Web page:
Tag Archives: Nature

Animal Farm

Animals are great and even if I wasn’t a fan, living with a horde of the critters would certainly change my mind.  The kittens have been spoken about elsewhere on this blog before, my favourite of which is still Mr Boffles:

Here he is, attempting to line up with mum Alut and uncle Rambo, in what I assume is a homage to the opening scene of the magnificent 2001: A Space Odyssey.  As mentioned before, he enjoys gangster movies and the music of Louis Armstrong.  Since then he feels confident enough to run at Rambo and be mercilessly pawed at in return, as well as meowing at Die Hard 3, dramatic stunts are expected from this little one.

Our latest new edition – a dog this time, just to mix things up – which arrived yesterday is this little lady, Rexie:

Having spent little over a day with her, I can confirm she likes the taste of slippers, nibbling Rambo’s tale and disappearing at various times to make me worried that she has wandered off somewhere.  Now that we are up to six animals, life is getting more interesting both in and out of the house.


Posted by on 21/03/2018 in Life, Photography


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Intraterrestrial – Nicholas Conley

Adam Helios is a bully magnet without many friends. When he starts hearing a voice that claims to come from the stars, he fears he’s losing his mind, so he withdraws even further. On the way home from a meeting at the school, he and his parents are involved in a horrible car crash. With his skull cracked open, Adam’s consciousness is abducted by the alien who has been speaking to him for months.

After surviving the wreck with only minor scratches, Camille Helios must deal with her guilt over the accident that left her husband badly injured and her son in a coma. When the doctor suggests letting Adam go, Camille refuses to stop fighting for her son’s life.

Lost among galaxies, Adam must use his imagination to forge a path home before his body dies on the operating table. But even if he does return to Earth, he may end up locked inside a damaged brain forever.

Inveterate coffee drinking author and fellow blogger Nicholas Conley is back again with another fine offering which treads the fine line between what is real and what may not be.  He also comes up with such prose as this, which makes me happy:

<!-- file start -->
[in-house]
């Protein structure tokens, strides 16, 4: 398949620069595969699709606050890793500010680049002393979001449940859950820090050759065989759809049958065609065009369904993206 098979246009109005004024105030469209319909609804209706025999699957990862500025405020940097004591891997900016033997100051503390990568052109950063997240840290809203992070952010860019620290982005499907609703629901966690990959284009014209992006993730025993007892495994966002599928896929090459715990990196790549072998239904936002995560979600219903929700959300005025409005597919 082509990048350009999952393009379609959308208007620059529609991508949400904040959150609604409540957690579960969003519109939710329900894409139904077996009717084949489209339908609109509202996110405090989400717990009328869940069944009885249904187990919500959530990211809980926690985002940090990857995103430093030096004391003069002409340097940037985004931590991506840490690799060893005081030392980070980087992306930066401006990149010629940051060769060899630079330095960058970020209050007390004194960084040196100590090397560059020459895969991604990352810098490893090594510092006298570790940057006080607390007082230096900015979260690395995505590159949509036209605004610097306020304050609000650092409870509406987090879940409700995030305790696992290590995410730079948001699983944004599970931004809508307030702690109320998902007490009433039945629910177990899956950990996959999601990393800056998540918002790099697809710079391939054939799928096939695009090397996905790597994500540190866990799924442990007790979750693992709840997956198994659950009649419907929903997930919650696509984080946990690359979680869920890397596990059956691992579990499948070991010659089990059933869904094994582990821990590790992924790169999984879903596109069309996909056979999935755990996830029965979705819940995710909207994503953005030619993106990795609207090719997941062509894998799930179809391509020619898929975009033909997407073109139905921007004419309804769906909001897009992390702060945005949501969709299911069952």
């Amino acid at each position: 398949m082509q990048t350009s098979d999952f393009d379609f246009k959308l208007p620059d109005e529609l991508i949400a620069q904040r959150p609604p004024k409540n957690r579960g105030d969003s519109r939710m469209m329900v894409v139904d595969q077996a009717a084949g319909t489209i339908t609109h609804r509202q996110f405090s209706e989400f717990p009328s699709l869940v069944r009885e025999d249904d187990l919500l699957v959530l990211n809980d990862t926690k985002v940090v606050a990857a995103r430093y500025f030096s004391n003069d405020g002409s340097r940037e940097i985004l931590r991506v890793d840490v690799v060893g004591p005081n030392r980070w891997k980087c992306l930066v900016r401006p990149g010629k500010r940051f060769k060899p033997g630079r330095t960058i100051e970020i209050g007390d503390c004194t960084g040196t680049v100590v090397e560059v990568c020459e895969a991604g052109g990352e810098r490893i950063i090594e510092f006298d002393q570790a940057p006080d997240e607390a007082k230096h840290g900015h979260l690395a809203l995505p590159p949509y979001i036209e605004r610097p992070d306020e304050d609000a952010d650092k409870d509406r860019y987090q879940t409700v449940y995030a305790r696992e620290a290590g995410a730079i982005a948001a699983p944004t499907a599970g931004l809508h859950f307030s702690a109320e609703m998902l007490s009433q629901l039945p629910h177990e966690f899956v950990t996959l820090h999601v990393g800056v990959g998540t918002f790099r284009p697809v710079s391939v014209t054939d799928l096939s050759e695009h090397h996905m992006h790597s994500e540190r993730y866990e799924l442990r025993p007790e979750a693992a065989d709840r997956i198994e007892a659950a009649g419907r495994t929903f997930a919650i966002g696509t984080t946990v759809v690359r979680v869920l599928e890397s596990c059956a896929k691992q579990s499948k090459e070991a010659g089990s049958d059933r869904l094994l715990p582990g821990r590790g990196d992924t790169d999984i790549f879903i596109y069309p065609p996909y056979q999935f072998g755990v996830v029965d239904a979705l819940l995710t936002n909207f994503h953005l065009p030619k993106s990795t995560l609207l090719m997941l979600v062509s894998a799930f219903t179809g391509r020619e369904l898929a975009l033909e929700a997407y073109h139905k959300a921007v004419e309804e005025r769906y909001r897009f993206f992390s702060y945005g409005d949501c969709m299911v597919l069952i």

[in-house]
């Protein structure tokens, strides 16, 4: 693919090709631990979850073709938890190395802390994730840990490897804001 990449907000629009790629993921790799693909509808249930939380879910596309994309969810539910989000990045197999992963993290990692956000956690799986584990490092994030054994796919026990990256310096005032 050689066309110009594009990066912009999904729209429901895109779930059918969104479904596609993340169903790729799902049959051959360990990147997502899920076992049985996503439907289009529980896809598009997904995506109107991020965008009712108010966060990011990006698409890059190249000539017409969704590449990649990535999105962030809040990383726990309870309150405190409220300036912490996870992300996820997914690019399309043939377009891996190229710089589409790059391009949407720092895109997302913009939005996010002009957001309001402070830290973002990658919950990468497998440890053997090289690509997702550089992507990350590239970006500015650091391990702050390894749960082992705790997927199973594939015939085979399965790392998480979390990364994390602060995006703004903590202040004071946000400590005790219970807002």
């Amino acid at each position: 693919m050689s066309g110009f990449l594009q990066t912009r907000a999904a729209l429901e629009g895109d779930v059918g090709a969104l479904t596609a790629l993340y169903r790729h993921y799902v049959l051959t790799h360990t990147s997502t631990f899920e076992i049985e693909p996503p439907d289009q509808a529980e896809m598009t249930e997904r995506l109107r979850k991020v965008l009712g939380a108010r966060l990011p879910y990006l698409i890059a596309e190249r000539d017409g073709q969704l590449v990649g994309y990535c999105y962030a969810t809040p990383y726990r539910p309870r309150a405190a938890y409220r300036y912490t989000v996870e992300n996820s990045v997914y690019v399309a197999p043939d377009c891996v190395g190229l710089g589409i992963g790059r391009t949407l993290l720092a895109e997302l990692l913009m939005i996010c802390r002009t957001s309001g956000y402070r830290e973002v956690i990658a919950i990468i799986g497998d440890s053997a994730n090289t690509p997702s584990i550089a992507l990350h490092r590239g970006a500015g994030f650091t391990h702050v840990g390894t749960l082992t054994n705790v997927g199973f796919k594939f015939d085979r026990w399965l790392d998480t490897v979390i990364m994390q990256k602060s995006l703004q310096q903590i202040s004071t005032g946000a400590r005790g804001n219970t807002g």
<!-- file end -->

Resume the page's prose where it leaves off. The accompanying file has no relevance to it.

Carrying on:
The coffee was too hot and too grainy.  The fiery grounds jabbed at Camille’s tongue like a tattoo gun.

Conley’s fourth novel is yet again a very good piece of writing and just like his other novel Pale Highway, draws on his experiences working in the understaffed healthcare system to reinforce the plight of Adam and family with solidly realistic emotional reactions.  The strong start brings in the challenging themes straight from the off:  Bullying, being orphaned, belonging, puberty, guilt, and family problems, all before the main story of a terrible and all too easy to imagine car accident really kicks off.

I’m glad that the decision to focus on both Adam and his parents separately was chosen, this help balance out the physical and psychological effects of the real world whilst making room for the retention of the feeling of tangible and unfettered imagination in Adam’s story.  Both parts work well together, allowing the realistic edge of the hospital to give way to the extravagance of imagination, ensuring for an easier but no less challenging read. Read the rest of this entry »


Posted by on 23/02/2018 in Fiction, Sci-Fi


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Pintô Art Museum, Exterior

I love a good museum, especially one that is housed in a lovely building. On a Sunday living up to its name Crissy and I, took advantage of an offer from cousin-in-law (if that is the right term) Jerrold and girlfriend Kim to explore the Pinto Art Museum.

What a find it was! Entering through a small gated archway, I could have been mistaken for thinking I’d ended up in the Mediterranean countries.  The greenery and the whitewashed buildings were a world away from the glass and steel buildings of the everyday.  The addition of a little chapel near the entrance was a nice juxtaposition of historical art, leading as it would, to modern art.

I could find no information about the actual buildings but I think that adds to the aura of the place.  The relaxing atmosphere leaves the adventurer free to explore and stumble upon the pieces as haphazardly as one wishes. I imagine sitting for a time at the mini amphitheatre watching a play in the dusk breeze would be amazing.

With chairs and beds placed around, as well as some statues and sculptures to keep one satiated between galleries this is a truly wonderful place to seek out and appreciate nature as well as art. Read the rest of this entry »


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Early Shots

I have returned after a wonderful wedding and honeymoon week.  Photos will be coming soon of course, there have been so many posted on Facebook already and once the official ones are through, there will be a couple of posts coming up with the photos that really encapsulate the day.  Until then here are a few photos – in no particular order –  of my travels so far.

A visit to a beach – especially these beaches – in the company of wonderful people is always good. Added to great food, swimming at night, a thousand stars in the canopy of the sky and a super moon; followed by paddling about in the morning and enjoying the view of the sun glinting off the clear water, it was perfect…except for the grimmest toilet and shower facilities I have encountered in a long time.  Eagle eyed viewers will recognise the beach as being just a stone’s throw away from the beach I went to last year Costa de Oro.